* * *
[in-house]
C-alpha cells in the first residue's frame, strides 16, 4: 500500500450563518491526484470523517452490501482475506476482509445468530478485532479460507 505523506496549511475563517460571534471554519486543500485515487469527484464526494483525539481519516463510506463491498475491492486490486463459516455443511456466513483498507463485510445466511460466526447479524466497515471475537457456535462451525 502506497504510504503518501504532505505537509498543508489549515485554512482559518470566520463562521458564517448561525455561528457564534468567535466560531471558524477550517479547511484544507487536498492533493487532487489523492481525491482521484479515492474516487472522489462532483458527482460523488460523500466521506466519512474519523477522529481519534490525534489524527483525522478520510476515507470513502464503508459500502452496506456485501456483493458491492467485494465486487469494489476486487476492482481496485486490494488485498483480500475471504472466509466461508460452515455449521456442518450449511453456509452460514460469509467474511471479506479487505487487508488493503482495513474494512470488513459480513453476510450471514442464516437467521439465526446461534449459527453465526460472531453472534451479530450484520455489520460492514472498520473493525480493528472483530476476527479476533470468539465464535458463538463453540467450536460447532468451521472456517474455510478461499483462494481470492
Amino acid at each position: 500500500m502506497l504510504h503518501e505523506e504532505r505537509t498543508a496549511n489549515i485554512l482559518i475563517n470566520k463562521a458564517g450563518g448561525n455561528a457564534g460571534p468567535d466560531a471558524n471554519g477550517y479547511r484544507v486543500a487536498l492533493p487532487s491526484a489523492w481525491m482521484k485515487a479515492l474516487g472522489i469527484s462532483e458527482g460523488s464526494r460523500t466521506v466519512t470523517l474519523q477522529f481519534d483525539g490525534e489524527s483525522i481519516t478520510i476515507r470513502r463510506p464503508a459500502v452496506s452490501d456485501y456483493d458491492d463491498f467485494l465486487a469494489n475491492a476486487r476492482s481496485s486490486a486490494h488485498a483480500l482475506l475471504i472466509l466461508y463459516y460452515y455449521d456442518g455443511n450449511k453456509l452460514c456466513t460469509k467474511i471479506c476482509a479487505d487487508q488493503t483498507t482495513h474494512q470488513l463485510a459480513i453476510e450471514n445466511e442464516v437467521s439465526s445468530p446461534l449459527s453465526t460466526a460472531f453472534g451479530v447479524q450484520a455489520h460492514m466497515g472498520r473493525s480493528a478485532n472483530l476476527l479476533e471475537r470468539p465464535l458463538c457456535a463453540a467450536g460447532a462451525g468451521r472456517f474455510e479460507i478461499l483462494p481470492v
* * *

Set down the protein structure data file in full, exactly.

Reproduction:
[in-house]
C-alpha cells in the first residue's frame, strides 16, 4: 500500500450563518491526484470523517452490501482475506476482509445468530478485532479460507 505523506496549511475563517460571534471554519486543500485515487469527484464526494483525539481519516463510506463491498475491492486490486463459516455443511456466513483498507463485510445466511460466526447479524466497515471475537457456535462451525 502506497504510504503518501504532505505537509498543508489549515485554512482559518470566520463562521458564517448561525455561528457564534468567535466560531471558524477550517479547511484544507487536498492533493487532487489523492481525491482521484479515492474516487472522489462532483458527482460523488460523500466521506466519512474519523477522529481519534490525534489524527483525522478520510476515507470513502464503508459500502452496506456485501456483493458491492467485494465486487469494489476486487476492482481496485486490494488485498483480500475471504472466509466461508460452515455449521456442518450449511453456509452460514460469509467474511471479506479487505487487508488493503482495513474494512470488513459480513453476510450471514442464516437467521439465526446461534449459527453465526460472531453472534451479530450484520455489520460492514472498520473493525480493528472483530476476527479476533470468539465464535458463538463453540467450536460447532468451521472456517474455510478461499483462494481470492
Amino acid at each position: 500500500m502506497l504510504h503518501e505523506e504532505r505537509t498543508a496549511n489549515i485554512l482559518i475563517n470566520k463562521a458564517g450563518g448561525n455561528a457564534g460571534p468567535d466560531a471558524n471554519g477550517y479547511r484544507v486543500a487536498l492533493p487532487s491526484a489523492w481525491m482521484k485515487a479515492l474516487g472522489i469527484s462532483e458527482g460523488s464526494r460523500t466521506v466519512t470523517l474519523q477522529f481519534d483525539g490525534e489524527s483525522i481519516t478520510i476515507r470513502r463510506p464503508a459500502v452496506s452490501d456485501y456483493d458491492d463491498f467485494l465486487a469494489n475491492a476486487r476492482s481496485s486490486a486490494h488485498a483480500l482475506l475471504i472466509l466461508y463459516y460452515y455449521d456442518g455443511n450449511k453456509l452460514c456466513t460469509k467474511i471479506c476482509a479487505d487487508q488493503t483498507t482495513h474494512q470488513l463485510a459480513i453476510e450471514n445466511e442464516v437467521s439465526s445468530p446461534l449459527s453465526t460466526a460472531f453472534g451479530v447479524q450484520a455489520h460492514m466497515g472498520r473493525s480493528a478485532n472483530l476476527l479476533e471475537r470468539p465464535l458463538c457456535a463453540a467450536g460447532a462451525g468451521r472456517f474455510e479460507i478461499l483462494p481470492v